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Children’s charity urges schools to train teachers on how to support survivors of early trauma

child with teddy bear

A children’s charity is calling for teachers to receive training on how to support pupils that have undergone childhood abuse.


An online survey conducted by YouGov on behalf of Barnardo’s Scotland, found that 54 per cent of the teachers that participated had not received any training on the impact of a child’s early traumatic experience.


As schools across Scotland prepare to resume next week, the charity warns that the bearing of early trauma and hardship on a child “can be severe and enduring.”


Experts at the charity are now urging schools to act fast, in order to better identify and respond to signs of “early trauma and adversity.”

Speaking on the impact of trauma and Adverse Childhood Experiences (ACE), the charity said: “Whether this is parental divorce or imprisonment, substance misuse, domestic abuse, sexual abuse, bereavement or loss. These early experiences can have a huge impact on a child’s development, their ability to learn and their mental health and well-being.”

The charity also highlighted that teachers are quick to misread behaviours associated with early trauma, and rather than providing support it is often dealt with discipline. Due to this, the charity advises that trauma-informed approaches should be of focus in all work with children and young people, instead of just “reserved for specialist or targeted services.”


Barnardo’s Assistant Director Laura Falconer, who specialises in mental health and wellbeing, said: “It is crucial that schools create an environment where all staff know how to support and respond to children affected by early trauma; where children are taught to develop skills they need to understand and cope with their experience, and where staff feel confident linking in with additional support if needed.”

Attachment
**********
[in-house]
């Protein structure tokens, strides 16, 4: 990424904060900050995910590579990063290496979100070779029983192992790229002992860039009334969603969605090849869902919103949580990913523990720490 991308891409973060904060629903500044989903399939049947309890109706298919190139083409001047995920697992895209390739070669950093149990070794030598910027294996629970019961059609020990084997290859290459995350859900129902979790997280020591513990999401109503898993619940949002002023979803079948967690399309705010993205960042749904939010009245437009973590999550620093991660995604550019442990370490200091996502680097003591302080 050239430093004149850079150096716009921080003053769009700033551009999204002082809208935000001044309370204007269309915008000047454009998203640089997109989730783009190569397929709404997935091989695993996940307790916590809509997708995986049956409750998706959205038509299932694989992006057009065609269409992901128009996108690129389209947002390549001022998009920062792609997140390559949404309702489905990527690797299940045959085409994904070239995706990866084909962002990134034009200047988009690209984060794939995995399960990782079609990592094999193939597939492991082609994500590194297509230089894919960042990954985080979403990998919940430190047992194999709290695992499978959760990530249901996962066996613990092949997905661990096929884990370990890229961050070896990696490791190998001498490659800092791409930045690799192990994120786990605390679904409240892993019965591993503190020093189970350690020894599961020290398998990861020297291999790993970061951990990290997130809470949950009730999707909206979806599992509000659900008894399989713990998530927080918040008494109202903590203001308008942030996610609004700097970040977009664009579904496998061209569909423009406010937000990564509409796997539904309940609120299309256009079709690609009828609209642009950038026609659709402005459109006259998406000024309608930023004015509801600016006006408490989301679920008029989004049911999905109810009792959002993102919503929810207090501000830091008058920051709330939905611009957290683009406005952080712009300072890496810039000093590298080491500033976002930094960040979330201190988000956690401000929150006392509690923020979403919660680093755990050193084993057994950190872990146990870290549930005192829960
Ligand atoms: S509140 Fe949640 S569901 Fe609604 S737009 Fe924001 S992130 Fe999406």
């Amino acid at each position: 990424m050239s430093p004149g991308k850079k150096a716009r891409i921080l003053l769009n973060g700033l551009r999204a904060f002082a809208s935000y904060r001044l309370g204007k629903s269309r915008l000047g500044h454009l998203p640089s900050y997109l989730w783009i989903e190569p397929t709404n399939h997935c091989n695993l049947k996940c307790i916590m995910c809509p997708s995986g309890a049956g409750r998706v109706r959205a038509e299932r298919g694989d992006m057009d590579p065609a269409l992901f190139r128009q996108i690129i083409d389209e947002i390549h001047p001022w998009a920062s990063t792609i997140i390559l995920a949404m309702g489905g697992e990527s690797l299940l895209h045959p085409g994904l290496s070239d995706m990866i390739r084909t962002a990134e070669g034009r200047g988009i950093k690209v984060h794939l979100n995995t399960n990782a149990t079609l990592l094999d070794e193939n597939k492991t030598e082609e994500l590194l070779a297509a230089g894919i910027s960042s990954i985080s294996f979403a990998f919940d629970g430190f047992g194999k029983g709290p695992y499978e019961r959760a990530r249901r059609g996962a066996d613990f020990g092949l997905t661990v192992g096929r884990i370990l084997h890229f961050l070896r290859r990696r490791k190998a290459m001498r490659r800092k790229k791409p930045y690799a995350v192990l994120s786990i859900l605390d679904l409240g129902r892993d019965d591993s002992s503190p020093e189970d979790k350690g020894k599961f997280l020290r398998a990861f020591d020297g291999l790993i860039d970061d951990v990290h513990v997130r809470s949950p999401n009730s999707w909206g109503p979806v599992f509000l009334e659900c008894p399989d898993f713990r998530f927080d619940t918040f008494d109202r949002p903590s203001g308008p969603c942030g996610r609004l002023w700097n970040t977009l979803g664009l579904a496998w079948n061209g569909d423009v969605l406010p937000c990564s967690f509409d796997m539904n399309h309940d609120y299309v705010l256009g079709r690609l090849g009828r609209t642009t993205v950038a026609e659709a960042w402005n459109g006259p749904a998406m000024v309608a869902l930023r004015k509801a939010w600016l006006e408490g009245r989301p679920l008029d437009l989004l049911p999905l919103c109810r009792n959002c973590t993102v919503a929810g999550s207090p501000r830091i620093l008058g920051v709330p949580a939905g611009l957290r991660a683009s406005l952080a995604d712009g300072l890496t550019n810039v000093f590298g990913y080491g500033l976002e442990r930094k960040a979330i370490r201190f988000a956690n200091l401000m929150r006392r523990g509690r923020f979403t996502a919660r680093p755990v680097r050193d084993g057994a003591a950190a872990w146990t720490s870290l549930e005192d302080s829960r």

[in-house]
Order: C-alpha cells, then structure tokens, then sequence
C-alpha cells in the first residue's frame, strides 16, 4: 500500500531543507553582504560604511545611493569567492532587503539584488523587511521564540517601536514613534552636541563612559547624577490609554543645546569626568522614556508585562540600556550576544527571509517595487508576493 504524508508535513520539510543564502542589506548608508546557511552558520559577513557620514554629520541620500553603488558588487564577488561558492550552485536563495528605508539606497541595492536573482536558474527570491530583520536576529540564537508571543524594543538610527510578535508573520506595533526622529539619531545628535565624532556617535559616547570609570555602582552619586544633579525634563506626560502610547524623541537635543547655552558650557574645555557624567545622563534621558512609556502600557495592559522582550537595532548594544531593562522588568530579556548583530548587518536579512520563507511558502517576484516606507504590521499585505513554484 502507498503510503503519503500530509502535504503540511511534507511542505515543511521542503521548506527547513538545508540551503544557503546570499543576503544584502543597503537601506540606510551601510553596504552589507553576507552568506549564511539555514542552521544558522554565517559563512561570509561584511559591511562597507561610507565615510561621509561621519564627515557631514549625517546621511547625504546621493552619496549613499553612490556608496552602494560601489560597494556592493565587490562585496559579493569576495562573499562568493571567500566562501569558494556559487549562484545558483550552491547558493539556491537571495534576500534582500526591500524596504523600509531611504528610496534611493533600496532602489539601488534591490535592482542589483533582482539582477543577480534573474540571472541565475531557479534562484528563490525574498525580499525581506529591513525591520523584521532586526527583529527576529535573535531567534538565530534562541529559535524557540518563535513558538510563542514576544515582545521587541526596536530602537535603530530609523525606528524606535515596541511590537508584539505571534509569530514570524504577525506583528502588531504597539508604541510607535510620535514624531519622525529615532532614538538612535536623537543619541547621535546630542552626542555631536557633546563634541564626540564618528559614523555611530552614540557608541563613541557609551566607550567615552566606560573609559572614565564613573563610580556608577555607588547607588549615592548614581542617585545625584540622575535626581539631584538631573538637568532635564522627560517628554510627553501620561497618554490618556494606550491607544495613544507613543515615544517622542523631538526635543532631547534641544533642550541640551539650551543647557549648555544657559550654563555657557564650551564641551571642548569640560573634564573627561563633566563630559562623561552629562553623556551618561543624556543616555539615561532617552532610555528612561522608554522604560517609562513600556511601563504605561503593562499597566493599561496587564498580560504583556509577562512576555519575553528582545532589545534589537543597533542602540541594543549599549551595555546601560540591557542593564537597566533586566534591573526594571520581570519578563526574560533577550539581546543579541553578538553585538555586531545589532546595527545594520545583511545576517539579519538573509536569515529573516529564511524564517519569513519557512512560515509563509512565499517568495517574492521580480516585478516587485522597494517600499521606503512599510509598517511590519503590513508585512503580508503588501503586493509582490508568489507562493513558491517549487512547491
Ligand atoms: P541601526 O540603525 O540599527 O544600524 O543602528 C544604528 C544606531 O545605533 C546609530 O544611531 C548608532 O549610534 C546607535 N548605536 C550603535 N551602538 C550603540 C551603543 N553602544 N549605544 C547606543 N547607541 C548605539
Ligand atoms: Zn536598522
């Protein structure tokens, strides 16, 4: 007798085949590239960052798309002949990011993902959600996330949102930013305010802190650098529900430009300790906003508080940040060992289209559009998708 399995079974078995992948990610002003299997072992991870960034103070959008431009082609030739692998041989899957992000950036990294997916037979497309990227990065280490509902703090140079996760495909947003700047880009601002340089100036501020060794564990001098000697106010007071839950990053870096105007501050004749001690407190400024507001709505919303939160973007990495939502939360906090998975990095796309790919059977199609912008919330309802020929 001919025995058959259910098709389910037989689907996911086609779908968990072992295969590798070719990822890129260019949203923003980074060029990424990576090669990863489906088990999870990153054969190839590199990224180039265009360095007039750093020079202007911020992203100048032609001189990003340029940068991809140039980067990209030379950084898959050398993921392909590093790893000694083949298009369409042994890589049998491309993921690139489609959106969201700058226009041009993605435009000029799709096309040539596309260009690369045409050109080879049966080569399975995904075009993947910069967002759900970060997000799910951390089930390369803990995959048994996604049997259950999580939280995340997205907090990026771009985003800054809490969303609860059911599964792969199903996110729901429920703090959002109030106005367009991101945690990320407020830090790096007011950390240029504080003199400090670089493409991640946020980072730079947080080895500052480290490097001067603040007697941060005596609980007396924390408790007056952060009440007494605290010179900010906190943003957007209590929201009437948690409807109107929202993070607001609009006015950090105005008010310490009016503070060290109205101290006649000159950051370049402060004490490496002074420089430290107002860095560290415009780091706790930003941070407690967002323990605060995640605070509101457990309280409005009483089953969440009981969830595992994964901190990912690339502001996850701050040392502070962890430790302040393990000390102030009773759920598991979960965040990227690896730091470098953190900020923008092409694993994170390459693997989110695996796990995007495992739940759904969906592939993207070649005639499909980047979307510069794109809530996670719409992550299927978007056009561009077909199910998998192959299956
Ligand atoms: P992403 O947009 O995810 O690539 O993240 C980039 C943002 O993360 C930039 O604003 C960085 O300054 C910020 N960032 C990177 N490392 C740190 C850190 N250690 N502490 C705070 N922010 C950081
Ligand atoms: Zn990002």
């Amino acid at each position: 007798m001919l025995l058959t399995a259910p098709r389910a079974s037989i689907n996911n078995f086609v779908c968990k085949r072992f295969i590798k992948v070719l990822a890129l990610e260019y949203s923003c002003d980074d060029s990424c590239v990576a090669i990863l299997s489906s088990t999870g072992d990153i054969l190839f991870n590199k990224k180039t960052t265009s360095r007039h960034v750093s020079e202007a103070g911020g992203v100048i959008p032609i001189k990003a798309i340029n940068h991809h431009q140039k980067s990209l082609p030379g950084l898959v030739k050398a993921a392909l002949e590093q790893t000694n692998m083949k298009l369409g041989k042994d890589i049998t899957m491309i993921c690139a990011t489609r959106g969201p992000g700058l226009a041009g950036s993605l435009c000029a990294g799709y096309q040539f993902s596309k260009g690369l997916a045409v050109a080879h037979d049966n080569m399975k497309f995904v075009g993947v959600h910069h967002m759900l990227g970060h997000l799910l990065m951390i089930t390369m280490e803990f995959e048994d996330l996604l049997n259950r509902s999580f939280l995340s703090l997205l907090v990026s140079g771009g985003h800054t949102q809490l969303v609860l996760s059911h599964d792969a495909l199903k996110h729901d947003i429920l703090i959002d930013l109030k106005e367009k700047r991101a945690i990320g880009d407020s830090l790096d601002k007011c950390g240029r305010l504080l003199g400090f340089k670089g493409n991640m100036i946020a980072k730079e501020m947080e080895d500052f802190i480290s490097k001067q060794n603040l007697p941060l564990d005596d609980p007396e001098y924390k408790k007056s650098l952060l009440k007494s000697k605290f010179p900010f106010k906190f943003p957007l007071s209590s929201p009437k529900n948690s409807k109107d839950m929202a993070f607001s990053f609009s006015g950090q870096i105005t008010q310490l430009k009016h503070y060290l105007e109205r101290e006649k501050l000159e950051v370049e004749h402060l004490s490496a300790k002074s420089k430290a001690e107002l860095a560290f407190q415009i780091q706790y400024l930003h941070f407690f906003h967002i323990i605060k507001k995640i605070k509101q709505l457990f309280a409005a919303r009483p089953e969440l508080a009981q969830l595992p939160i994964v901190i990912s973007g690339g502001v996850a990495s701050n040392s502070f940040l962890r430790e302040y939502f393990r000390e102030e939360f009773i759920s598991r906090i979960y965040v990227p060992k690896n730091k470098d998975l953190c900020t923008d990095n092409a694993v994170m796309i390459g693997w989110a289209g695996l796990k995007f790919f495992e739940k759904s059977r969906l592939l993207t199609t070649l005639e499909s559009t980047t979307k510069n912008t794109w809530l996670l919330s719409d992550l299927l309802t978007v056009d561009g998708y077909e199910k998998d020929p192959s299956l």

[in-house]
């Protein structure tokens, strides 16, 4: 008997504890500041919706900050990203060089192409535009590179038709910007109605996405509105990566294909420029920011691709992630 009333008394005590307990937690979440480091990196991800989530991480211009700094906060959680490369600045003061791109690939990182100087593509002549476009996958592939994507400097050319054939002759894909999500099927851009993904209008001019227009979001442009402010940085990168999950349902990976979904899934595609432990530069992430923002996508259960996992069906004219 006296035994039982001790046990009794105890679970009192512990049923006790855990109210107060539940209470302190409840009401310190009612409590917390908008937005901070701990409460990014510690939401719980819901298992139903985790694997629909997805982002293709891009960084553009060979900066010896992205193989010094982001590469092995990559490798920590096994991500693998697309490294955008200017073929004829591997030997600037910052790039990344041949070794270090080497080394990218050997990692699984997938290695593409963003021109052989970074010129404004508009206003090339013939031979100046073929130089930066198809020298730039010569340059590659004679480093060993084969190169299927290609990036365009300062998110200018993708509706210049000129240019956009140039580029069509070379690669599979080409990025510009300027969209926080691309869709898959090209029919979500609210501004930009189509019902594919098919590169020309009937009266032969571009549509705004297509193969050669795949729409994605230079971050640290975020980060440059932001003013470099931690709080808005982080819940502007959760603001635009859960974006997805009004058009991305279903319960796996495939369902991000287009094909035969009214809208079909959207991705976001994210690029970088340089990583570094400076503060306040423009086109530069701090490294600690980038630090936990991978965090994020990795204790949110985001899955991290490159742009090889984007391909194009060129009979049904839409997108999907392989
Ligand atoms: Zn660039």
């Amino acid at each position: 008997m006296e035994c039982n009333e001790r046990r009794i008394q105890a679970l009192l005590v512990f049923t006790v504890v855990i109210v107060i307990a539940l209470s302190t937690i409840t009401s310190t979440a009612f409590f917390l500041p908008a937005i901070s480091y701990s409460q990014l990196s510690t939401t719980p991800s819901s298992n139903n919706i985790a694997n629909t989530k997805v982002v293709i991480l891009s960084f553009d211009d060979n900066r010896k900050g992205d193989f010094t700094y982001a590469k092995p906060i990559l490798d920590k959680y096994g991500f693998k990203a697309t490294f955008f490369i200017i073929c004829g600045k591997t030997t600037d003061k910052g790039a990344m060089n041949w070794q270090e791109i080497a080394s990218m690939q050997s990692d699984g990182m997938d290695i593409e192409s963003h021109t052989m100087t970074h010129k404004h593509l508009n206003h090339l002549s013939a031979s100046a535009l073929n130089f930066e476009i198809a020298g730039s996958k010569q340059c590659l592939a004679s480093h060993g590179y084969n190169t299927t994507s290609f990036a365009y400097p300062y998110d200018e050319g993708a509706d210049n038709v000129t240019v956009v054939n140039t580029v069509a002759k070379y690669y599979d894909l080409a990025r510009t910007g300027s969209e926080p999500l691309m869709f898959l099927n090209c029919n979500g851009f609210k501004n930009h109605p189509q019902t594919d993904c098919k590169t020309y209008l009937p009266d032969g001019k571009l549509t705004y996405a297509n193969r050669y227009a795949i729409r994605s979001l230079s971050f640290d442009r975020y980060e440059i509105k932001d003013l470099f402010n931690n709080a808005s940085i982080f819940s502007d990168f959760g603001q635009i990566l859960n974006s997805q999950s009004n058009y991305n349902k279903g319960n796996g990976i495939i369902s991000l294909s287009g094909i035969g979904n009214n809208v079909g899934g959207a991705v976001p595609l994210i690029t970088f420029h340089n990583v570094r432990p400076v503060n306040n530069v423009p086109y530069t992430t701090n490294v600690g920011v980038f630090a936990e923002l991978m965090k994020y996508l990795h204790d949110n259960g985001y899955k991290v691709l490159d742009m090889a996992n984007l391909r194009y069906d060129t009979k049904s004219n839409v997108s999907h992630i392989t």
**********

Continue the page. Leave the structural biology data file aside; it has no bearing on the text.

She added: “Teaching children from an early age about emotional awareness, how to self-regulate, and the skills to support resilience are essential parts of preventing future problems with their mental health and well-being.”


The online survey also revealed that 87 per cent of teachers who had received trauma and ACEs training, found the process useful.

A teacher/participant of the poll said: “I am more aware of the difficulties that ACEs can lead to and I now try to establish more background information on a child when considering why and how they behave in certain ways, this also applies to the families.”

Headteacher at St Francis Primary School in Edinburgh, Margot MacAlister, said: “I make it a priority to ensure my staff have access to a programme of professional development and training that gives them a set of skills to identify and support behaviours as a result of early childhood trauma.”

She added: “It is essential we continue to set up systems of support and training for professionals working with children and young people to ensure we continue to make a difference to the future wellbeing of society.”


Earlier this year, the Scottish government vowed to fund a National Trauma Training Programme that aims to help those suffering from childhood abuse.

Barnardo’s Scotland said that whilst the charity is in favour of the government’s commitment to this scheme, however it stresses that national priorities such as “closing the poverty related attainment gap and improving children and young people’s mental health” must “have a core focus on the impact of early and developmental trauma on a child’s ability to learn and thrive.”

August 15, 2018